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The research included 60 heavy but healthy Danish men who exercised for either 30 or 60 minutes a day while wearing a heart-rate monitor and calorie counter. The training sessions were designed to generate a light sweat, but the participants were expected to boost the intensity and push themselves harder three times a week.
The men who exercised 30 minutes a day lost an average of about 8 pounds over three months, compared with an average of 6 pounds for those who exercised 60 minutes a day.
"Participants exercising 30 minutes per day burned more calories than they should relative to the training program we set for them," Mads Rosenkilde, a doctoral student in the biomedical sciences department at the University of Copenhagen, said in a university news release. "We can see that exercising for a whole hour instead of a half does not provide any additional loss in either body weight or fat."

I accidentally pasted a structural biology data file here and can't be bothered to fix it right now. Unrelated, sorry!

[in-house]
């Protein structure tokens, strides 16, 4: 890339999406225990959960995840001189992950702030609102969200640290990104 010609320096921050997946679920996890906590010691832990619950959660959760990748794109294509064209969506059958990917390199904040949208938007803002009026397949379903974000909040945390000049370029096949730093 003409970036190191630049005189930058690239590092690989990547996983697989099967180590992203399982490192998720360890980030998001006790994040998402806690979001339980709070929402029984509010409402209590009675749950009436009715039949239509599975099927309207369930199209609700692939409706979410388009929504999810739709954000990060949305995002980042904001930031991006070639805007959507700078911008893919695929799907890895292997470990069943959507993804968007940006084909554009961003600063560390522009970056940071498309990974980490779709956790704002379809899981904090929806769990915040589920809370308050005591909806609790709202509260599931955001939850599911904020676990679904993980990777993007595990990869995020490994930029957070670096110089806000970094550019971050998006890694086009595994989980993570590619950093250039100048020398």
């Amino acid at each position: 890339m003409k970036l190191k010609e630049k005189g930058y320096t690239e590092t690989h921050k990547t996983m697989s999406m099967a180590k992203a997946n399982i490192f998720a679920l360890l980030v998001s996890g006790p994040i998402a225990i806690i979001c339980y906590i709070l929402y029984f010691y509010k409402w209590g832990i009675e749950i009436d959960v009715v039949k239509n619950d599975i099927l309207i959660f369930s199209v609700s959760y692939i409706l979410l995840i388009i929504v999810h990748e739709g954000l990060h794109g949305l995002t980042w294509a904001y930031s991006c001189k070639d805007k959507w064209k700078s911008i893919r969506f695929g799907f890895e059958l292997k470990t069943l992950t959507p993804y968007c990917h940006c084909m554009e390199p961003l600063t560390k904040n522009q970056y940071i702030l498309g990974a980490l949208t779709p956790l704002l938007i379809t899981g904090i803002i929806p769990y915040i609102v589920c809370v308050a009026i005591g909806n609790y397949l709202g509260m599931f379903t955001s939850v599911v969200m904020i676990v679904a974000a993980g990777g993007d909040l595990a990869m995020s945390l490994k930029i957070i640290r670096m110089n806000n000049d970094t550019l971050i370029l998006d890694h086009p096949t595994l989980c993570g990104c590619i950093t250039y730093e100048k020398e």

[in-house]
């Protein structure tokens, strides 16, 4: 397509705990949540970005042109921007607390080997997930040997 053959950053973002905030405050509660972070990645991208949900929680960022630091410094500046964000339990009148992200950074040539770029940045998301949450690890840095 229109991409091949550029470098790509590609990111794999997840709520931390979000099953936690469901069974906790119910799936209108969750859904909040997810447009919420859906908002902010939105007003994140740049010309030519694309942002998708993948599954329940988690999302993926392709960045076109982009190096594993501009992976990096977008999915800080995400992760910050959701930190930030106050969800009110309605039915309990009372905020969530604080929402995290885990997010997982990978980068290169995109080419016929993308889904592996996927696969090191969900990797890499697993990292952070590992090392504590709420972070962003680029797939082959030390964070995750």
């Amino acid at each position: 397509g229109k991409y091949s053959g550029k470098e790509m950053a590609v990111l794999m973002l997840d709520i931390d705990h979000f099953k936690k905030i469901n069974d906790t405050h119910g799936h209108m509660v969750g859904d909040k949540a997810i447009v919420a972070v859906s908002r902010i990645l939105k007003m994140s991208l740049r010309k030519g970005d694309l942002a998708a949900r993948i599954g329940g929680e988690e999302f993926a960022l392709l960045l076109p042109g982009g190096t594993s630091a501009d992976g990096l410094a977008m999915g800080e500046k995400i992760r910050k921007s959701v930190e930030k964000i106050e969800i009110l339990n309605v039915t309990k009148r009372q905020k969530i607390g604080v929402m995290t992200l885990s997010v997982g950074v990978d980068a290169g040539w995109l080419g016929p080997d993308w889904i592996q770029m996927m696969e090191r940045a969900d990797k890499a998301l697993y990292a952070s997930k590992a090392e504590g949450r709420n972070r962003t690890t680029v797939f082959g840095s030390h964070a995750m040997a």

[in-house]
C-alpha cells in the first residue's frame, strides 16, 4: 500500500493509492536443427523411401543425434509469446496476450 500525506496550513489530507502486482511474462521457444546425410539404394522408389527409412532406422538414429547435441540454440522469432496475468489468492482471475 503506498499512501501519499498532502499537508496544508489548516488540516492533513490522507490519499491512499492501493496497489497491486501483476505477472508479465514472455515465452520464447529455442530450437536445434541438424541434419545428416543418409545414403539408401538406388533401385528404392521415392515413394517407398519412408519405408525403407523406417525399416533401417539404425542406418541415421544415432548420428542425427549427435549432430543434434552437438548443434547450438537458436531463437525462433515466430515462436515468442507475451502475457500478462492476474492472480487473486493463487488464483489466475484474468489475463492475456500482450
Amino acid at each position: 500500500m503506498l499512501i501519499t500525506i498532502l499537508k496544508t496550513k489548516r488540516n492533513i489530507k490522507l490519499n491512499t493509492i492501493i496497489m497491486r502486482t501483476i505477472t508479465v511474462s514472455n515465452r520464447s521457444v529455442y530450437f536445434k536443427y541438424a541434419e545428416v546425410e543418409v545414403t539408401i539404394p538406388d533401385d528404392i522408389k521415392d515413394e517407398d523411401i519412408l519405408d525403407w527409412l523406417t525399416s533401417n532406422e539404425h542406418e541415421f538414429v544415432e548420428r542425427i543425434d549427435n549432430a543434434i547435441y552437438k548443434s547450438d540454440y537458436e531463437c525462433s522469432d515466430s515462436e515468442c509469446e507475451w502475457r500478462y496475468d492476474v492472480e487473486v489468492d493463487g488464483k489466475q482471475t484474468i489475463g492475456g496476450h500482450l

"The men who exercised the most lost too little relative to the energy they burned by running, biking or rowing," Rosenkilde added. "Thirty minutes of concentrated exercise gives equally good results on the scale."
Rosenkilde suggested that the surprising results may be due to the fact that doing just 30 minutes of exercise left participants with the desire and energy to do more physical activity after their required exercise sessions.
In addition, it's likely that the men who did 60 minutes of exercise daily ate more and therefore lost slightly less weight than anticipated.
The study was published online recently in the American Journal of Physiology.
-- Robert Preidt
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